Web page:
[License-review] [License-discuss] CC0 incompliant with OSD on patents, [was: MXM compared to CC0 ]
alexander.terekhov at gmail.com
Fri Mar 9 07:00:46 UTC 2012
On Thu, Mar 8, 2012 at 10:53 PM, John Cowan <cowan at mercury.ccil.org> wrote:
> I think this language is much too strong. It's true that there is no
> treaty or statutory language allowing abandonment, ...
Certainly there is statutory language, e.g.:
"Waiver of Moral Rights in Visual Artworks
The Visual Artists Rights Act of 1990 (VARA) directed the Copyright
Office to conduct a study to assess for Congress the impact of the
waiver provisions contained in that legislation.
On December 1, 1992, the Copyright Office submitted to Congress an
Interim Report summarizing the responses to its earlier Request for
Information and outlining other proposed inquiries and avenues of
research it would undertake on this question. This final report
represents the completed Office study responsive to Congress' request.
I. THE VISUAL ARTISTS RIGHTS ACT OF 1990
In 1990, Congress for the first time legislated limited moral rights
of attribution and integrity to authors of narrowly defined works of
visual arts. These rights, following the model suggested in the
international Berne Convention for the Protection of Literary and
Artistic Works, mirror rights granted to authors by most
industrialized nations of the world. They guarantee to authors of
so-called fine arts and exhibition photographs the right to claim or
disclaim authorship in a work; limited rights to prevent distortion,
mutilation, or modification of a work; and the right, under some
circumstances, to prevent destruction of a work that is incorporated
into a building.
After hearing testimony from artists' representatives, commercial
users and other interested parties, Congress determined that the
artists' rights should not be absolute, but that they should be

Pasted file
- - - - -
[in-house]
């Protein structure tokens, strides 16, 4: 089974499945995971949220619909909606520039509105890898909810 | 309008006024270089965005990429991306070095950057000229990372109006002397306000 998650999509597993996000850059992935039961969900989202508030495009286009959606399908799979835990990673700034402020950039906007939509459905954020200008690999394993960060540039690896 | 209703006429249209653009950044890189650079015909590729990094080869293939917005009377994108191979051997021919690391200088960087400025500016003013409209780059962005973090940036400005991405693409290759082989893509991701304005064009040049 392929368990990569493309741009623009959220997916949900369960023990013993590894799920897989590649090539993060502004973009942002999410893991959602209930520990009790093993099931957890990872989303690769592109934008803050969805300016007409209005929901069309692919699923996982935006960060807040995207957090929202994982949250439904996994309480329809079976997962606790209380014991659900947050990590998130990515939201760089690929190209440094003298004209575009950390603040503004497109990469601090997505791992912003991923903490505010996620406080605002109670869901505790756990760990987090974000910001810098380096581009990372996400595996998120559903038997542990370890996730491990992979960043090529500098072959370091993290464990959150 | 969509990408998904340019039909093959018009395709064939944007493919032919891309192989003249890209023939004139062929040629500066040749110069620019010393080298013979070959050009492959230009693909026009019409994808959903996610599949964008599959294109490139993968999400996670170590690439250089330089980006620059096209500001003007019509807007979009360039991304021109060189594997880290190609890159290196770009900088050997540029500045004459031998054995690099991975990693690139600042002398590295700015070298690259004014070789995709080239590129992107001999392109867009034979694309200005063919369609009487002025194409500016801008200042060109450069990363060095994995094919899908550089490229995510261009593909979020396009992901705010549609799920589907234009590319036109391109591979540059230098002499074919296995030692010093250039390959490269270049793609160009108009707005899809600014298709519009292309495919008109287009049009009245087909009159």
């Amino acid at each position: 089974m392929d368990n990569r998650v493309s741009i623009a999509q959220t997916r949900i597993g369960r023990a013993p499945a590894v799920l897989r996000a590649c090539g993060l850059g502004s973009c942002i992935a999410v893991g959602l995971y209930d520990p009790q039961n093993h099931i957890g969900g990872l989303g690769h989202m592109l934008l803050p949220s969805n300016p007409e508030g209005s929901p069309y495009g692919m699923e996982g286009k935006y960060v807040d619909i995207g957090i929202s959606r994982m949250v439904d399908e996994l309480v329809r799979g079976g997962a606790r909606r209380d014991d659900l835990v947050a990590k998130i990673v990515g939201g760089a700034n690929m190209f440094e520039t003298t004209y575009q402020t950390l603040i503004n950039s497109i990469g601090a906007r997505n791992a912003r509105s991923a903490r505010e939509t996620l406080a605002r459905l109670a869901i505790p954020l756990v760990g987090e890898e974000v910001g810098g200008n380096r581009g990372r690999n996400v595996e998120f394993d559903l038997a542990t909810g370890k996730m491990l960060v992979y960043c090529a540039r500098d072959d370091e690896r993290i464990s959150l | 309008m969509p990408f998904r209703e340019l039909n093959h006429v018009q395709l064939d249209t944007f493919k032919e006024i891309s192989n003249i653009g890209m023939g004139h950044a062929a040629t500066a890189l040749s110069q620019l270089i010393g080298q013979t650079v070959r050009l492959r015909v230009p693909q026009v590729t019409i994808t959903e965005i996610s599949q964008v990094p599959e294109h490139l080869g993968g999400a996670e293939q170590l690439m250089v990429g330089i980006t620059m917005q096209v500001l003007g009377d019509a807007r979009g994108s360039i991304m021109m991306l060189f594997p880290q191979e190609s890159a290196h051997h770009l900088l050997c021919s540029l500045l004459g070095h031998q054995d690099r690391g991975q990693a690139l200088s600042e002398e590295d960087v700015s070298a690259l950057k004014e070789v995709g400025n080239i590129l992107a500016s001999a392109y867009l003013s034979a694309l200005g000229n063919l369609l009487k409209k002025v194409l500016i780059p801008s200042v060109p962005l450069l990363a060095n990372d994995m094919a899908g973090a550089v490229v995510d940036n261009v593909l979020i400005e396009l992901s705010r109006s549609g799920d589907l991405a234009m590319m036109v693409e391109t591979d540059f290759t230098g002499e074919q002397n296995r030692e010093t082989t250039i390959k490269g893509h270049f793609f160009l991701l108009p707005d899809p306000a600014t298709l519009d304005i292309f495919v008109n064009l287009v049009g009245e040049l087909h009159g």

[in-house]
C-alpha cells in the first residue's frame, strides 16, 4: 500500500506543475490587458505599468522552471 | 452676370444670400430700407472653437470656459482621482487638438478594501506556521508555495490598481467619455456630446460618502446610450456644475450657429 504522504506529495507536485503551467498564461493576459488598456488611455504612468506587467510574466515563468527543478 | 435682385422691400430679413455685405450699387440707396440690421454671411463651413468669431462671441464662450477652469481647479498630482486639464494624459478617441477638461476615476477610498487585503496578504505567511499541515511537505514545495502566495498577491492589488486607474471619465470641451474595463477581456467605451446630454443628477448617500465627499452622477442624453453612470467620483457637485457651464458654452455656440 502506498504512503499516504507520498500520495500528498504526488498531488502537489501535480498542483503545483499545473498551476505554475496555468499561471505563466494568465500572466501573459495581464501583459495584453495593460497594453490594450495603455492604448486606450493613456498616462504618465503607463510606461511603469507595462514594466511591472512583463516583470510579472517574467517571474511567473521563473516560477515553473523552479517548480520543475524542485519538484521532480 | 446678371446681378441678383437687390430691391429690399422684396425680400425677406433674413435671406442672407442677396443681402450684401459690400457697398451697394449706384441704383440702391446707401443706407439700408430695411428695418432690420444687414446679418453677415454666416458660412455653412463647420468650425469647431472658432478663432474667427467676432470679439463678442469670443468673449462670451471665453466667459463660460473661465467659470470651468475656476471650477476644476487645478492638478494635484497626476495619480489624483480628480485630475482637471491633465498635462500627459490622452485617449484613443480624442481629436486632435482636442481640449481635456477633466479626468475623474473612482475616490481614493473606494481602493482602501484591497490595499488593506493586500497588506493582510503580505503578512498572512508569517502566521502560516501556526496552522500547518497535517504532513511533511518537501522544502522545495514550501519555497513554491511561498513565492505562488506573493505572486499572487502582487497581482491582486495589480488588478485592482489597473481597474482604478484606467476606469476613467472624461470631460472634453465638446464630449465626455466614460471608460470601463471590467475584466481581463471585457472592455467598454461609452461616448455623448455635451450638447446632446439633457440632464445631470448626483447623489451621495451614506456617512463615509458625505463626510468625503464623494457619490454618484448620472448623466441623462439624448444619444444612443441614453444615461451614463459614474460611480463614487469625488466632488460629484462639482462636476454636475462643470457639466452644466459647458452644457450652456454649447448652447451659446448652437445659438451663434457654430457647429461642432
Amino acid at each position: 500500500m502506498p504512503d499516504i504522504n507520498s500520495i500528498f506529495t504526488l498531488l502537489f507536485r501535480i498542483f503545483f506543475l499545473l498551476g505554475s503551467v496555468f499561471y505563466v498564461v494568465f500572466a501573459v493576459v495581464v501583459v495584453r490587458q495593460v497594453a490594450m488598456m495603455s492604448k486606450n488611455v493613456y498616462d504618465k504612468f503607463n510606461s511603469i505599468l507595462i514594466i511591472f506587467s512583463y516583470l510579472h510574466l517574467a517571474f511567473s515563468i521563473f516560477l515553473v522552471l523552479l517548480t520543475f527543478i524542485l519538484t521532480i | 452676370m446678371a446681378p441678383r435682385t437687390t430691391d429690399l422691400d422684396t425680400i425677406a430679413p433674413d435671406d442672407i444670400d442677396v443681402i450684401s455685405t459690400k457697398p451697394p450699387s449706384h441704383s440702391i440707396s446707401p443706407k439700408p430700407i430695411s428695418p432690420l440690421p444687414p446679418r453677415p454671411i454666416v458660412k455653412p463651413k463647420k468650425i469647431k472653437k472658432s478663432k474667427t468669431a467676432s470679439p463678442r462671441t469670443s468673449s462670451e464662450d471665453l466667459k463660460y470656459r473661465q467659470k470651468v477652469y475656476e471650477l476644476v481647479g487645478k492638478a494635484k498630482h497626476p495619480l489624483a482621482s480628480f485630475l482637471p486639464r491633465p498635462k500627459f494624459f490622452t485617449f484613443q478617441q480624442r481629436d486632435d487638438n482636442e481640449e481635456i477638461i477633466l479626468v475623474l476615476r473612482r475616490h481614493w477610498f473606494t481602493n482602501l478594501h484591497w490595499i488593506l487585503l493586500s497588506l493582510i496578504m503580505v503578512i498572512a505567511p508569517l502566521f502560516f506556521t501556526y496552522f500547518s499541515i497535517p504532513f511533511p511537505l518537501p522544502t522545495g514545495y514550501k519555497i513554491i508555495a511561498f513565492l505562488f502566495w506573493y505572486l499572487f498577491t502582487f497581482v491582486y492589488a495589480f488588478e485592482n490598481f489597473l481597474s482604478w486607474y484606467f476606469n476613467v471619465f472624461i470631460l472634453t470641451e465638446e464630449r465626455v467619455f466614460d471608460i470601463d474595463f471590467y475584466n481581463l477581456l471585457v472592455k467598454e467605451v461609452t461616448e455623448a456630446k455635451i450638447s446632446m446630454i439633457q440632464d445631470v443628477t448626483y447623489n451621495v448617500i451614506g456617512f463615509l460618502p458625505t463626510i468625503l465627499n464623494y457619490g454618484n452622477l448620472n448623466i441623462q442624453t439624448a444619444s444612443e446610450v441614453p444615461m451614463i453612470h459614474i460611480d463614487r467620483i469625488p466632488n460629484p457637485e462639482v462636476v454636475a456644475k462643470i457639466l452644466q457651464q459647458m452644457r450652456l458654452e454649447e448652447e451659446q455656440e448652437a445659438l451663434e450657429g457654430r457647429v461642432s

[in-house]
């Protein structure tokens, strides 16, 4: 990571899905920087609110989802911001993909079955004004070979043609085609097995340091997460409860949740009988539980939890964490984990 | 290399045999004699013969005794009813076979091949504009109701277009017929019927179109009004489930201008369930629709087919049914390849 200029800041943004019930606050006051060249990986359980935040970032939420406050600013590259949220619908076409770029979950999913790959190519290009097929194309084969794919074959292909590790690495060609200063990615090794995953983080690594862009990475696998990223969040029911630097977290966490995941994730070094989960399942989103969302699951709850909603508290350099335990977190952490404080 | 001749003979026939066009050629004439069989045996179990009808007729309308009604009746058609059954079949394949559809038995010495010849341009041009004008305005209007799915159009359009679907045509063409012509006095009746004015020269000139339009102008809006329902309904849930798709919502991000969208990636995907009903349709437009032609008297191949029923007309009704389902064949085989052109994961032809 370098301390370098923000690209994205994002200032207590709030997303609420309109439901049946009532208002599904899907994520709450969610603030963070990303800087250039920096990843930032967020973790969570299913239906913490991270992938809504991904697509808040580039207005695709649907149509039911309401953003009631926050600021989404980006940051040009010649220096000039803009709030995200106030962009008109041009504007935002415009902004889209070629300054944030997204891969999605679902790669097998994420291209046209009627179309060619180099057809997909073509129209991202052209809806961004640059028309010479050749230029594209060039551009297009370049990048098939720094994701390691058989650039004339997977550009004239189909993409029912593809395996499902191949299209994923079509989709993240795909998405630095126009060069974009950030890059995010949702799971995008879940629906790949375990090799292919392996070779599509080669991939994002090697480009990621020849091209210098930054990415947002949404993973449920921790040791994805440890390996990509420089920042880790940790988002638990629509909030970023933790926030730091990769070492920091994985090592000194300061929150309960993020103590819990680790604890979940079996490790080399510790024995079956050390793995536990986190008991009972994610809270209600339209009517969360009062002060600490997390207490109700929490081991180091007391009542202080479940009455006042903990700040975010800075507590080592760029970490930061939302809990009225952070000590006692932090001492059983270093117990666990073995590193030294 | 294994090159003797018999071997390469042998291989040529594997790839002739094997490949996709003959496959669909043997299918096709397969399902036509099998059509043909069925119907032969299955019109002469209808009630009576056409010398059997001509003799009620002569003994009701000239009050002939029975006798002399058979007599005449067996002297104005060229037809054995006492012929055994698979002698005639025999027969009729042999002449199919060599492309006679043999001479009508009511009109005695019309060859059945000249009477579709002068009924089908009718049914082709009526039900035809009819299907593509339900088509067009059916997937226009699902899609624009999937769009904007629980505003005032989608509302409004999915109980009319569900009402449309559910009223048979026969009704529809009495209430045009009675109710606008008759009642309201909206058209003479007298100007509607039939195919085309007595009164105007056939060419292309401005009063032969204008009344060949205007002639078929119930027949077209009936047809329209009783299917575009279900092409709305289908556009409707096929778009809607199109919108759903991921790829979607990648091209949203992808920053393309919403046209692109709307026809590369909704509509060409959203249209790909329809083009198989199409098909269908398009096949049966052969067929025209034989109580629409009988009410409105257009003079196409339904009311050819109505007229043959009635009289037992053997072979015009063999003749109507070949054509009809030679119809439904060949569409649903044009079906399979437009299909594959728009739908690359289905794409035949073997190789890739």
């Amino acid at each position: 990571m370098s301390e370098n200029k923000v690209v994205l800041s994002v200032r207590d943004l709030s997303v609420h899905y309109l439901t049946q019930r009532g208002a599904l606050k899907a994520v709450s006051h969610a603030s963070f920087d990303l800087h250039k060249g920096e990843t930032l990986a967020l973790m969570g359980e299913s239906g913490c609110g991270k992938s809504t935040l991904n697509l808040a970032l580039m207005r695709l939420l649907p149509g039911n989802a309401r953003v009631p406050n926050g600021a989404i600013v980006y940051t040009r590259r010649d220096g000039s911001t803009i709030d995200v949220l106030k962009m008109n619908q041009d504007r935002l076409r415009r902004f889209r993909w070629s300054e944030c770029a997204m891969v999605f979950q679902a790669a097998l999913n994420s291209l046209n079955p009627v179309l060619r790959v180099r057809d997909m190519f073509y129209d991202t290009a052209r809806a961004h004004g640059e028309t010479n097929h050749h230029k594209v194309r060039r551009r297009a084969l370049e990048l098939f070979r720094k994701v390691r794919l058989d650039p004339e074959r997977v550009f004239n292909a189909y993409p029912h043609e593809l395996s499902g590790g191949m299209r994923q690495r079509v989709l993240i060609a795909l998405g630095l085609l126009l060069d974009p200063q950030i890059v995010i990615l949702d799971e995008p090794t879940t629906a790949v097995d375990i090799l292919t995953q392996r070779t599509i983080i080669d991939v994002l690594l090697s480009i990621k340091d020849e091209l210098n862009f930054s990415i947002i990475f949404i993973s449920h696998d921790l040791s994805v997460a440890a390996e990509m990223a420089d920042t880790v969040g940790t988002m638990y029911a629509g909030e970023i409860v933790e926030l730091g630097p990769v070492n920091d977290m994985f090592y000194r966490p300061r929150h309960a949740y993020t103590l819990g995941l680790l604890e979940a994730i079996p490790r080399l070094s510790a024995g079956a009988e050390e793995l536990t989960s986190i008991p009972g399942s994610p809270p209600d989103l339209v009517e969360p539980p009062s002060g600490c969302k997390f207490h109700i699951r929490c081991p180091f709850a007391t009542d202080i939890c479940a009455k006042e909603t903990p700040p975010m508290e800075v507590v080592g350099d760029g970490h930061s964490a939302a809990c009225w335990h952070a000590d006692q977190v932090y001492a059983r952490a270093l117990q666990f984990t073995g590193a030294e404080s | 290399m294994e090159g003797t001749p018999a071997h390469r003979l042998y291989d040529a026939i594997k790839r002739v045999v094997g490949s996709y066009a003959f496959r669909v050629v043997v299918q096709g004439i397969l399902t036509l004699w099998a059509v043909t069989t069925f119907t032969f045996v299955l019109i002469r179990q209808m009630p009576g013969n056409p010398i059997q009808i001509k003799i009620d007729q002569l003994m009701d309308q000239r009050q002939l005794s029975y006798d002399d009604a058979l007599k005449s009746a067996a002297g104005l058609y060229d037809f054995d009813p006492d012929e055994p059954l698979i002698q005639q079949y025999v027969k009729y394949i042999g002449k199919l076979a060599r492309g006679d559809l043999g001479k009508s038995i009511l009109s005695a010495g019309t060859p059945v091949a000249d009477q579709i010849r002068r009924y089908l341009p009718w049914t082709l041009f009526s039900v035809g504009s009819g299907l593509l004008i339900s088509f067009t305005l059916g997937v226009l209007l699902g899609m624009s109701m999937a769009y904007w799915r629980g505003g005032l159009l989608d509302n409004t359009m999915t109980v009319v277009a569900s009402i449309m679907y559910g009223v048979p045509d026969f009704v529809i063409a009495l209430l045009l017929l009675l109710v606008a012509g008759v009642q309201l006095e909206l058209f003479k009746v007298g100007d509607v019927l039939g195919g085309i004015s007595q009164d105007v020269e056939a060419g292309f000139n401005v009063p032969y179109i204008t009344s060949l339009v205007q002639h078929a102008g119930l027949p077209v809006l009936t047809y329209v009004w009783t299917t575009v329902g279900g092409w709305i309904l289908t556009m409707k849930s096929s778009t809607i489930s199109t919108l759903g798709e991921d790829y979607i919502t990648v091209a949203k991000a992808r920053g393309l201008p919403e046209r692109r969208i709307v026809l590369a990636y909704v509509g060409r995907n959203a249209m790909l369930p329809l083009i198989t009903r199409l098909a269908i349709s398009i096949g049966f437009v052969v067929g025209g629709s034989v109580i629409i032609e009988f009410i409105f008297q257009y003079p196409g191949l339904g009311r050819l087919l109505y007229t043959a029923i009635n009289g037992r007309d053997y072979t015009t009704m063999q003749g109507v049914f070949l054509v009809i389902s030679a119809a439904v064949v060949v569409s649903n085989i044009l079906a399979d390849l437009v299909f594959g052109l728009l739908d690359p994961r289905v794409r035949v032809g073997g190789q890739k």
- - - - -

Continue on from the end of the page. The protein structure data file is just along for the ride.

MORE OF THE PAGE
tempered by commercial realities, provided that provisions were
enacted to insulate authors from being unduly influenced to give away
their new-found rights. Thus, the legislation provides for waiver of
these moral rights, but only by a signed, written agreement specifying
the work and the precise uses to which a waiver applies. ..."
"Transfer and Waiver.—
(1) The rights conferred by subsection (a) may not be transferred, but
those rights may be waived if the author expressly agrees to such
waiver in a written instrument signed by the author. Such instrument
shall specifically identify the work, and uses of that work, to which
the waiver applies, and the waiver shall apply only to the work and
uses so identified. In the case of a joint work prepared by two or
more authors, a waiver of rights under this paragraph made by one such
author waives such rights for all such authors.
(2) Ownership of the rights conferred by subsection (a) with respect
to a work of visual art is distinct from ownership of any copy of that
work, or of a copyright or any exclusive right under a copyright in
that work. Transfer of ownership of any copy of a work of visual art,
or of a copyright or any exclusive right under a copyright, shall not
constitute a waiver of the rights conferred by subsection (a). Except
as may otherwise be agreed by the author in a written instrument
signed by the author, a waiver of the rights conferred by subsection
(a) with respect to a work of visual art shall not constitute a
transfer of ownership of any copy of that work, or of ownership of a
copyright or of any exclusive right under a copyright in that work."
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